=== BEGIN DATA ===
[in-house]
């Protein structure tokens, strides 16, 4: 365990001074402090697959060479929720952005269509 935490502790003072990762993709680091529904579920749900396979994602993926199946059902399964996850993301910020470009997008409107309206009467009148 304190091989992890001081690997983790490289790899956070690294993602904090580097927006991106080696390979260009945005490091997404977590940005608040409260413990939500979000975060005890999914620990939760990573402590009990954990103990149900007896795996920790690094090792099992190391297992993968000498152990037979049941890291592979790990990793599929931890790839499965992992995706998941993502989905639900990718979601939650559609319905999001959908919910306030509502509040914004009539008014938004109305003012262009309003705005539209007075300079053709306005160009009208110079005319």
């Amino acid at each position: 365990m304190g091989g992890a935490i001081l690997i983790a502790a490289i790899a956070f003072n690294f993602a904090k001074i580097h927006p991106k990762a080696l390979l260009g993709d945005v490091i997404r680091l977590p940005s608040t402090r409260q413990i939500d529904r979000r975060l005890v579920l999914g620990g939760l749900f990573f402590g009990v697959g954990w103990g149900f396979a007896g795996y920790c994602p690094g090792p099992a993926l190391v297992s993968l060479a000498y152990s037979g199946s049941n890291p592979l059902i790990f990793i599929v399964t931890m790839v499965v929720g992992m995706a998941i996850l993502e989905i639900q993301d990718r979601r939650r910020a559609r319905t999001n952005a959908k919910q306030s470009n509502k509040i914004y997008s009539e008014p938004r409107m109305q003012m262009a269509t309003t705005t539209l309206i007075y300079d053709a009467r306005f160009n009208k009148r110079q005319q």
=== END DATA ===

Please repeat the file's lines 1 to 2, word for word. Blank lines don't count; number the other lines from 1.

[in-house]
């Protein structure tokens, strides 16, 4: 365990001074402090697959060479929720952005269509 935490502790003072990762993709680091529904579920749900396979994602993926199946059902399964996850993301910020470009997008409107309206009467009148 304190091989992890001081690997983790490289790899956070690294993602904090580097927006991106080696390979260009945005490091997404977590940005608040409260413990939500979000975060005890999914620990939760990573402590009990954990103990149900007896795996920790690094090792099992190391297992993968000498152990037979049941890291592979790990990793599929931890790839499965992992995706998941993502989905639900990718979601939650559609319905999001959908919910306030509502509040914004009539008014938004109305003012262009309003705005539209007075300079053709306005160009009208110079005319």